how to deal with dog urine spots. . .

maidinmontanaApril 12, 2010

Hi,

I go thru this every year. I have three female dogs, and the grass doesn't stand a chance.

In the past, I'd try to remove as much of the dead grass as possible. Then lay fresh soil down and re-seed. But trying to keep them off of the grass until it had a chance to grow was next to impossible.

I've also bought sod and cut away the affected areas and laid the sod on fresh soil, but trying to get the new sod to match the old grass as far as level goes, wasn't easy either.

I'm not above doing the hard work to repair the dead grass, I just hate to do it every year.

I read here adding sugar to the dead area will help it recover??? Is this true? Even when the grass is obviously dead?

Any advise on this would sure be appreciated. . . TIA.

Maid~

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bpgreen(5UT)

For some reason, my dog doesn't kill the lawn with her urine so I've never used sugar. However, it should work. The reason is that the urine is a source of N and sugar is a simple source of C, so it offsets the N. This does require that you have healthy soil, so it probably works best in a lawn that is fertilized organically (or at least partially organically).

Some people have some success watching the dogs and immediately watering the spots so that the urine is diluted.

    Bookmark   April 12, 2010 at 1:27PM
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gags

The better hydrated the dogs, the less damage as well. If they can come and go as they please, maybe try larger (or multiple) bowls to encourage them to drink more.

I've also read of (and had) success with the immediate watering of the area afterwards.

--Gags

    Bookmark   April 12, 2010 at 2:02PM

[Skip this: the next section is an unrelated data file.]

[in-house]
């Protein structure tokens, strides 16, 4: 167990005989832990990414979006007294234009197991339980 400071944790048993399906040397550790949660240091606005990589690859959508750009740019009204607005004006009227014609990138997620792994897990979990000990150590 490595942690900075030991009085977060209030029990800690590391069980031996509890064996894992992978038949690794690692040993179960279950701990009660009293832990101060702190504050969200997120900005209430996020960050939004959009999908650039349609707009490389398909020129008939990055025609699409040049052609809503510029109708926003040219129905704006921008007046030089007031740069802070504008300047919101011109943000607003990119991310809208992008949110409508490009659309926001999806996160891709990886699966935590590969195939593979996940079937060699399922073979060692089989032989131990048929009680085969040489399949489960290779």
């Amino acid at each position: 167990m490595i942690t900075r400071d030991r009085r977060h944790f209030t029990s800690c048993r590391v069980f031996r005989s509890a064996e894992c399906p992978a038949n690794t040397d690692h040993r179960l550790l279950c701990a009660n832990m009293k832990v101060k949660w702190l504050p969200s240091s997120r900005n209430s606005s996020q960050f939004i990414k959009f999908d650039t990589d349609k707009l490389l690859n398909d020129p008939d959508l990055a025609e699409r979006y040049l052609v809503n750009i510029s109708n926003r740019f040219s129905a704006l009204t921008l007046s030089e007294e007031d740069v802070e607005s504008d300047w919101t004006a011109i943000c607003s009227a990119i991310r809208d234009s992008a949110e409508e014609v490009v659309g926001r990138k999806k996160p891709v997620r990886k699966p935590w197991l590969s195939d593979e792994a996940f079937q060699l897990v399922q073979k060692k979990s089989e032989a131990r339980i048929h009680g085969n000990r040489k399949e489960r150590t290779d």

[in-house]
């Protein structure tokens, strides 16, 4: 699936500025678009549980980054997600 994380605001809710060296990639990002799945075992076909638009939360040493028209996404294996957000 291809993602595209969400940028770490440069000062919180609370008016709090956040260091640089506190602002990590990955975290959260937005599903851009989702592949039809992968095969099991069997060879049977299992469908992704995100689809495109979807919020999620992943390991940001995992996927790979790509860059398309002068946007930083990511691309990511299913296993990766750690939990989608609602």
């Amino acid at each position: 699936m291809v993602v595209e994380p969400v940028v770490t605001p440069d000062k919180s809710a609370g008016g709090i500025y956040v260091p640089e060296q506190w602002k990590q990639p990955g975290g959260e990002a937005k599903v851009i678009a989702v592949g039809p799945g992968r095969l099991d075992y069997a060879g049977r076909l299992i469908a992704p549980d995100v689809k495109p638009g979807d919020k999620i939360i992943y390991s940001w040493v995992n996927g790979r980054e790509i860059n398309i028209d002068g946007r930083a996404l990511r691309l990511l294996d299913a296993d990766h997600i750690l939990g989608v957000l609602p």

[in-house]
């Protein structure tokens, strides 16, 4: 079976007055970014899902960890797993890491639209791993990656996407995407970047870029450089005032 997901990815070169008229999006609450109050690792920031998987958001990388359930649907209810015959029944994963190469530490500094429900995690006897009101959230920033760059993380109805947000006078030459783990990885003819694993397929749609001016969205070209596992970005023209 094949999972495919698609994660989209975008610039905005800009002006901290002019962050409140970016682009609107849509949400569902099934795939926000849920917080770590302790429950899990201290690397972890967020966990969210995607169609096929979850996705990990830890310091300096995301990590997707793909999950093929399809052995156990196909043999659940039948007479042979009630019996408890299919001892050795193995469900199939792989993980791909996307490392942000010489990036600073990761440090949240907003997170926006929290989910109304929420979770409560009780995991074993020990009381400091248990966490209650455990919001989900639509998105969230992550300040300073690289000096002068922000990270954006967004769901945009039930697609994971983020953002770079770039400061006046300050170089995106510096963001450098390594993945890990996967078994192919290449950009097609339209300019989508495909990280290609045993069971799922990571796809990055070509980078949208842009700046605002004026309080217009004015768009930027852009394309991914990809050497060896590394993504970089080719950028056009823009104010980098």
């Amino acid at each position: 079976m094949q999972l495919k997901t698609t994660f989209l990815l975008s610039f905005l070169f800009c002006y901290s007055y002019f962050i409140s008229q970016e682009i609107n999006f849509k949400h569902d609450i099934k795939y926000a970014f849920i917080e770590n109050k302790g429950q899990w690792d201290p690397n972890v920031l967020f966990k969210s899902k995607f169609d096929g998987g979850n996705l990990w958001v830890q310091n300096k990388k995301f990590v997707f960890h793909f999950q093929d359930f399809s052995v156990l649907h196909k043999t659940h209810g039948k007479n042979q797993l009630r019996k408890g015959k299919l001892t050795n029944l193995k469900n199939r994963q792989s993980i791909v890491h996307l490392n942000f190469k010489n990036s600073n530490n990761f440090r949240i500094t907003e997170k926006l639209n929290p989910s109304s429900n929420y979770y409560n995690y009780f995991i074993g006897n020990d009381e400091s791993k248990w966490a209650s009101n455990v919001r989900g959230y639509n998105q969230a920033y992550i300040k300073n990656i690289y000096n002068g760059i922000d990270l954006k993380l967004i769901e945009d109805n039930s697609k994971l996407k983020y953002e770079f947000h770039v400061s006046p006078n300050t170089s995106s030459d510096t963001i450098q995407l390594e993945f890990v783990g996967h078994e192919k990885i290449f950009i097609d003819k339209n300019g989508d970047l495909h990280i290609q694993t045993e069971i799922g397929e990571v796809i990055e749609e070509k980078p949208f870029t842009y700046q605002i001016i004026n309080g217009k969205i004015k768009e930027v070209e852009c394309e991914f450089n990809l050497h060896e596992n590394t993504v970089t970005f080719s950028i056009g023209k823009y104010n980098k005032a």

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dchall_san_antonio(8 San Antonio)

It may seem like an off the wall question but how often do you fertilize? It seems that soils low on fertility are the ones hit with this problem.

    Bookmark   April 12, 2010 at 2:59PM
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maidinmontana

All good advise, thanks. . .

I have a water bowl full of water at all times, so the dogs can drink as much as they want, I don't know how I can force them to drink more.

I don't have this problem in the summer time when I water the lawn on a regular basis, only in the winter. But in the winter I can't dilute the urine with water, as we have a well and it all gets taken apart in the winter.

I fertilize in the fall, and again this time of year, and that's about it.

More fertilizer might help in the future?? Hmmmm. . .

thanks again,
Maid~

    Bookmark   April 12, 2010 at 3:07PM
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dchall_san_antonio(8 San Antonio)

Fertilize on Labor Day and Thanksgiving (or maybe Halloween for you up there). Twice in the fall is better than once. Fertilize in the spring on Memorial Day, not now. Wait until the grass has had its initial flush of spring growth. Even down here in South Texas the grass has not finished the initial spurt.

    Bookmark   April 12, 2010 at 3:18PM
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mudman72785(z5NY)

Like others said, you can try diluting the dead spots to wash away the nitrogen, it may come back on its own or you'll have to put new seed down. I know that up here we can't dilute the pee spots during the winter when the ground is frozen and there's snow on the ground but like I said if you soak the spots now it may come back. I have the same problem but I just let her go in one spot out front during the winter.

    Bookmark   April 12, 2010 at 4:36PM
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